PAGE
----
Avid fans of the Jack Ryan TV series or the five previous films based on Tom Clancy’s books, featuring action hero Jack Ryan (beginning with 1990’s The Hunt for Red October) may be mildly interested in this backstory for a secondary character who appears in just two of those movies.
But even they are likely to be disappointed by the well-worn patriotic-soldier-betrayed plot and the pervasive tediousness of a movie where even a sequence featuring a plane being shot down by a missile, crash-landing in the sea, capsizing, and filling with water manages to be dull.
Any hope that something of interest might emerge from the 109-minute runtime is extinguished by the extremely dim lighting of so many scenes (a serious misjudgement at a time when most people are watching films on the TV or tablets, often in a well-illuminated room). Some effective camerawork and a couple of watchable performances in secondary roles are the only merits that Without Remorse has, and they’re not nearly enough.
The movie opens in Aleppo, Syria (looking rather like a video game) with a group of US Navy SEALs commanded by Senior Chief John Kelly (Michael B. Jordan) embarking on an operation against ISIS, but discovering their opponents are in fact Russians. During their flight back to base, Kelly accuses CIA officer Robert Ritter (Jamie Bell) of having known of the Russian involvement and concealing it.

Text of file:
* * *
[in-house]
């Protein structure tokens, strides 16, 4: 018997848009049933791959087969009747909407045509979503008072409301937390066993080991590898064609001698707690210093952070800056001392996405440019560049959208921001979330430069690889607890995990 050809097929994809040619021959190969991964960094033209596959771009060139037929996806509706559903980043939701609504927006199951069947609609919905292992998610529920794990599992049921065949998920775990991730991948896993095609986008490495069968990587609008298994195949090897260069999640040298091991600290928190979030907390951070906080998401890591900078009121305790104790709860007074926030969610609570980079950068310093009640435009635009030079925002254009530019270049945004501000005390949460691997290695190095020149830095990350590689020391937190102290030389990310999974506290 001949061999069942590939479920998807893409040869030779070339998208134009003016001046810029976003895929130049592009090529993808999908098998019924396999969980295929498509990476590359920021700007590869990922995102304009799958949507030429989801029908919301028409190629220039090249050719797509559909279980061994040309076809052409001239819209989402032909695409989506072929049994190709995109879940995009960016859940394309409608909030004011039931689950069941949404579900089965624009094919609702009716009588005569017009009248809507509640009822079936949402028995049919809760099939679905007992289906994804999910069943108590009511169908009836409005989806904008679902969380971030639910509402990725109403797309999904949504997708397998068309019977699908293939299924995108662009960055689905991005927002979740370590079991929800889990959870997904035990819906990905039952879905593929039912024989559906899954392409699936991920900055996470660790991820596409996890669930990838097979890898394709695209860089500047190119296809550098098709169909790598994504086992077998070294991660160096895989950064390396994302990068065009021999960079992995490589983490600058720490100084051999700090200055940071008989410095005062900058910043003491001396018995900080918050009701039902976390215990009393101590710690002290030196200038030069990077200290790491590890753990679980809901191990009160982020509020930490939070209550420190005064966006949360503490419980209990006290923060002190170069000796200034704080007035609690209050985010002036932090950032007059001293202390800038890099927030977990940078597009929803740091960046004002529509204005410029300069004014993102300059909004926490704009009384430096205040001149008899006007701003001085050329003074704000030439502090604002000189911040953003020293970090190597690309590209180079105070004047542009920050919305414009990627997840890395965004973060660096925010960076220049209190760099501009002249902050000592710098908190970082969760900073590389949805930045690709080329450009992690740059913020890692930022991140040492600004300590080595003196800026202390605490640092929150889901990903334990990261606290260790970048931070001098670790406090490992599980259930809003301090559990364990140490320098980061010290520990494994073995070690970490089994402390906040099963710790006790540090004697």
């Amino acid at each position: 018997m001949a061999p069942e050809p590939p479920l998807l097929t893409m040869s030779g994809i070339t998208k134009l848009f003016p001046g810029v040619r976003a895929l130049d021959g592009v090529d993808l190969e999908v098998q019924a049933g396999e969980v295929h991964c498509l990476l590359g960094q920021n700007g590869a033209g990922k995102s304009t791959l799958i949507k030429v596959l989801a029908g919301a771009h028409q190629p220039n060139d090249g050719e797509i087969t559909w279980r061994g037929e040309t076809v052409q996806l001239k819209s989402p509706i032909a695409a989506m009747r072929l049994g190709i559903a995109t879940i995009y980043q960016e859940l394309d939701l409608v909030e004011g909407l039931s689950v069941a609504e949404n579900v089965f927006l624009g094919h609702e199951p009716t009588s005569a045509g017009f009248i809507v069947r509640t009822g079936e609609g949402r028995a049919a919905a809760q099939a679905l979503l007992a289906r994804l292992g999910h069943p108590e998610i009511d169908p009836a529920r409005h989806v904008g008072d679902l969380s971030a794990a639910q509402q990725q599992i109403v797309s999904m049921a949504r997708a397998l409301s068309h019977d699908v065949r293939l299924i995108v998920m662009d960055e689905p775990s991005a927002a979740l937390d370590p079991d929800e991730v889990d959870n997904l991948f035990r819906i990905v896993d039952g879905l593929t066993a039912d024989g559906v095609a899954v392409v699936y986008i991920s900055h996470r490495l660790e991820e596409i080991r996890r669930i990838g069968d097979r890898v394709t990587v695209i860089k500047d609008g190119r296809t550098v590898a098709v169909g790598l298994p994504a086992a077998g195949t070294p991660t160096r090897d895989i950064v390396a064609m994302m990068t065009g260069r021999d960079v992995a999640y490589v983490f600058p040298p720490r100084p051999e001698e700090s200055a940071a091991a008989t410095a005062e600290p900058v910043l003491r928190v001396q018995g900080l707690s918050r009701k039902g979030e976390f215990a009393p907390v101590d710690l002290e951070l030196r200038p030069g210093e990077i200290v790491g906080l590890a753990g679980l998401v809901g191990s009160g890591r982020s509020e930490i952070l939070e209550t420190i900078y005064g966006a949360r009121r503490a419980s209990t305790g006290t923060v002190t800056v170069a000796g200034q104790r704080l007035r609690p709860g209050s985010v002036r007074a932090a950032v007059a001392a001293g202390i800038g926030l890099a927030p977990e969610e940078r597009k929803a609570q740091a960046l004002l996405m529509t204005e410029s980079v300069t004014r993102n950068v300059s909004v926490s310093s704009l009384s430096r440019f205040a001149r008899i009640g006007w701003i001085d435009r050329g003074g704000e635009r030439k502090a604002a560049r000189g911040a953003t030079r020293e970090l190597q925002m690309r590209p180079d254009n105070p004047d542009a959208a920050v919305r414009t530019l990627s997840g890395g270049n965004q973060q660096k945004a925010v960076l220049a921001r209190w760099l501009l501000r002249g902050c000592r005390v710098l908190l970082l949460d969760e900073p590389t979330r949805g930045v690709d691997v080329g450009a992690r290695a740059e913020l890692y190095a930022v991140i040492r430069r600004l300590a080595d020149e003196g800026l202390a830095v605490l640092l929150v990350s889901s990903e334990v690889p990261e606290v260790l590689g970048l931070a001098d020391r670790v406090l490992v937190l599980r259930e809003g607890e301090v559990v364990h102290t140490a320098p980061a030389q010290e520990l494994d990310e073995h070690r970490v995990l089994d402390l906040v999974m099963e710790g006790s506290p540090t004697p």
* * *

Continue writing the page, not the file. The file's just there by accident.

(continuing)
At home in the US, Kelly helps some kids with a game of chess to demonstrate that he’s intelligent and sensitive as well as macho, then returns to more familiar territory by killing some Russians who invade his house and murder his wife (apparently mistaking her for him). It emerges that the Russians have been picking off the SEAL team members one by one in retaliation for the Aleppo incident.
Kelly kills a Russian diplomat just to keep his hand in (“wherever you go, death will follow”, he’s told at one point and the movie takes this prediction rather literally). He goes to prison for the crime but then comes out almost immediately in order to lead a covert expedition to Murmansk in northern Russia. Ordered to apprehend the one Russian assassin who managed to escape from his home, Kelly tries to kill him anyway.
He and his team then kill quite a few other Russians before returning to the US, where Kelly kills one last person and disappears with a new identity: John Clark, the character who also appears in Clear and Present Danger (1994) and The Sum of All Fears (2002), played by Willem Dafoe and Liev Schreiber respectively.
It’s pretty standard action-adventure plotting, underpinned by the usual conspiracy in which devious Washington D.C civilians callously use brave, loyal military men to further their political ends (“it was a setup from the beginning”, a character helpfully announces, as if it could ever have been anything else in this kind of film). The shape that this particular trope takes in Without Remorse is at least plausible, and it’s refreshingly surprising to find that one obvious baddie turns out to be a goodie after all, but the problem with the storyline is that it’s so pared-down it simply fails to be interesting.